On 26 August, the French Council of Ministers sacked Rodolphe Gintz after two years as customs chief. Meanwhile, the French customs office is facing up to the difficulties of preparing for a ‘no-deal’ Brexit, which would mean the return of a hard border, EURACTIV France reports.
As former public finance adviser to François Hollande, Gintz was appointed as director-general of customs in February 2017. He is now being seen as “one of the first victims of Brexit”.
During his two-year tenure, he managed to overcome the consequences of a corruption case against his office, which was led by the national intelligence and customs investigation department. He also had to deal with the consequences of an investigation conducted by the national prosecutor’s office in a case involving a speedboat, which was bought by customs.
However, what ultimately cost him his job was Brexit.
Last winter, a bitter social conflict had already made waves.
This was after Jacques Gounon, president of Eurotunnel (GetLink), stated that customs officers would have sufficient time to adapt at the border, as they “knew where the plug or coffee machine was located.”
This was all the more difficult to hear because it was also announced that many border agents would be required to work eight-hour shifts after Brexit. And they would receive almost identical pay for night shifts.
Mobilisation had quickly spread within an administration that also feels threatened by the reform of public financial management. Withholding tax has resulted in the elimination of thousands of posts, with some positions being withdrawn at customs.
For the Democratic Confederation of Labour (CFDT), which published a leaflet following Gintz’s departure, “the summer had been a murderous one”.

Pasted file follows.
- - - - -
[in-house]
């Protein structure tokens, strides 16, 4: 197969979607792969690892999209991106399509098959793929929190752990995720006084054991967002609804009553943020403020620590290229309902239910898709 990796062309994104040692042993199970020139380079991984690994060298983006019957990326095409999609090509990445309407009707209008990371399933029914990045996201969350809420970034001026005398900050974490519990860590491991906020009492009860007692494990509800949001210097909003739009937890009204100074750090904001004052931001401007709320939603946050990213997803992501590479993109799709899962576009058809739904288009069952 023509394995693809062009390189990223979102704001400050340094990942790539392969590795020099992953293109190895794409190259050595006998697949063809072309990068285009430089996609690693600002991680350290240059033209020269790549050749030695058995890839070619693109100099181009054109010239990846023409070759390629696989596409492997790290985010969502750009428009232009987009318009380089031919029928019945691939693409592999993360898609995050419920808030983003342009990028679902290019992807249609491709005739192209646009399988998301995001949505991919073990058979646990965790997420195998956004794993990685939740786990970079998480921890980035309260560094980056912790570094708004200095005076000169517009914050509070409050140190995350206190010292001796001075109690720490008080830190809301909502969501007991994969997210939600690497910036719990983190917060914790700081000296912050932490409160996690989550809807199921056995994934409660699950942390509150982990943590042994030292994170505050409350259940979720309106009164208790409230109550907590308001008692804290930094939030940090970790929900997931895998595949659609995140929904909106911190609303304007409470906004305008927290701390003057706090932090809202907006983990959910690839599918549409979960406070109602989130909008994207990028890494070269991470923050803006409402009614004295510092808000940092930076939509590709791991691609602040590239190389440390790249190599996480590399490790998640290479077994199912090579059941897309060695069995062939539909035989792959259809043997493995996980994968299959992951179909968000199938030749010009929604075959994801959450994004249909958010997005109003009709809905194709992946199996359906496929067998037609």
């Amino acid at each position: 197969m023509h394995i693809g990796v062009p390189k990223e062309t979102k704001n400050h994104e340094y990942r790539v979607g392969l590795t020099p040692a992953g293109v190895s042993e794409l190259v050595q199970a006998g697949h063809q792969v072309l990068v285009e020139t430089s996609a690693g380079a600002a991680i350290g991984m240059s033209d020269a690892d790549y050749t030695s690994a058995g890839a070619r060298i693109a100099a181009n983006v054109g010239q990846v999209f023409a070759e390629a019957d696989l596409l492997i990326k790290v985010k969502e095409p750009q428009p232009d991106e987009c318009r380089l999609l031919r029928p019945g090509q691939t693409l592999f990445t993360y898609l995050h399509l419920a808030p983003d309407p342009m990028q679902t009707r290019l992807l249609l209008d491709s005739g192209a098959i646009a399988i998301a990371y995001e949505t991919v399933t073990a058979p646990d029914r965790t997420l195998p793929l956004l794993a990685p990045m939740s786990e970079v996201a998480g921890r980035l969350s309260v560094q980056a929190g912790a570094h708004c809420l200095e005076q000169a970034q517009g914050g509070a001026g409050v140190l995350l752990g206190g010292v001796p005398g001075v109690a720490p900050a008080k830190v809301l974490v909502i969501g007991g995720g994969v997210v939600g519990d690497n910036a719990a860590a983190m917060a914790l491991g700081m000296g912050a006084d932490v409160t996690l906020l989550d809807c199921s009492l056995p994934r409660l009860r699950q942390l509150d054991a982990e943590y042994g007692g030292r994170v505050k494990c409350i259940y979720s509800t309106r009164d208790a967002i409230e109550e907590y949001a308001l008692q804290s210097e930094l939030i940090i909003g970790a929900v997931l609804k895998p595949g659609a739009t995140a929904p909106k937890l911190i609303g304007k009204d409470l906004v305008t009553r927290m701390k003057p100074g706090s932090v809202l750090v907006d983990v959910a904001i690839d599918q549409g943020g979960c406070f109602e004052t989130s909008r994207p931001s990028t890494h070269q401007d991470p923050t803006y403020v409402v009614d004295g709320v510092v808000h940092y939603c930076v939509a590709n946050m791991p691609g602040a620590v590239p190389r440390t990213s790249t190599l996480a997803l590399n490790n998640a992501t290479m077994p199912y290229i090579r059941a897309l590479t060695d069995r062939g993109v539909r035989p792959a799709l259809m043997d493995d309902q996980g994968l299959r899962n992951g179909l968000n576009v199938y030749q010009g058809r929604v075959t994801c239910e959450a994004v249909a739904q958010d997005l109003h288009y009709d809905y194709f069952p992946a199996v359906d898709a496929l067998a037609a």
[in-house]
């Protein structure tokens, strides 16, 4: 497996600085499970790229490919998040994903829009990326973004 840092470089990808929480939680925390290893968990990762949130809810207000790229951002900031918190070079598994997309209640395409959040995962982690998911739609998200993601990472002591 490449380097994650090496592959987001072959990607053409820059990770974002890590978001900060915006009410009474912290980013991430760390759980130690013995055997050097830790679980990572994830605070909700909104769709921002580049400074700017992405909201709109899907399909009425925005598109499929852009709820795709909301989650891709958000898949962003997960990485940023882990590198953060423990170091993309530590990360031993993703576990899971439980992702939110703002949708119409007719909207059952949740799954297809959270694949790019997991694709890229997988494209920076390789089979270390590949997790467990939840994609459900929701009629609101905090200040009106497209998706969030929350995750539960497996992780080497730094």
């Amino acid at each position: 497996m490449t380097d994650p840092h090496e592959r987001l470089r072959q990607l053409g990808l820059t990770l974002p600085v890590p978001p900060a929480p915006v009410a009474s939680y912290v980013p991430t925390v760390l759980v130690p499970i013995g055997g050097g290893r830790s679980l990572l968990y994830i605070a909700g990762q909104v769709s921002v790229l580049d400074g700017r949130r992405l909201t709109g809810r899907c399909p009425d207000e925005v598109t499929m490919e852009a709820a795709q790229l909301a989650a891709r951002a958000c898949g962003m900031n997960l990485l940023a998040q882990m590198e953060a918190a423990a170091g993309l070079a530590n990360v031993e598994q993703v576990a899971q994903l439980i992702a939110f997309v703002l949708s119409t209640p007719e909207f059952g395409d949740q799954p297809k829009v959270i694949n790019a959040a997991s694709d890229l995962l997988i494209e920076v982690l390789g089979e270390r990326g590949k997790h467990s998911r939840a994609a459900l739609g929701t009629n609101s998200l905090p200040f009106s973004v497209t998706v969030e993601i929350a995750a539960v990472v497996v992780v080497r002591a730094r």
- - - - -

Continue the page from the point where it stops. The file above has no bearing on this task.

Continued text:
Ultimately, the conflict resulting from Brexit is costing the state dearly.
That is because customs officers have obtained a hefty increase in the value of their night hours, and 17,000 agents have received a monthly bonus.
A strategic moment
The country’s economic ministry admits that Brexit represents “a strategic moment for the customs administration.” However, the department is also stating that the director general’s departure is part of the regular rotation of posts across administrations. It is also assuring staff that continuity has been safeguarded given that the deputy director-general is keeping his job.
This period is all the more sensitive as more employees are now being called upon. Between 15 September and 15 October, specific experiments will be carried out to try to understand how, in concrete terms, a ‘no-deal’ Brexit will pan out.
At this stage, 700 additional customs officers are planned to manage the border, with half of them to be deployed on the Channel’s coastline. The other half will be placed in airports, as well as in train stations, where the Eurostar arrives from London.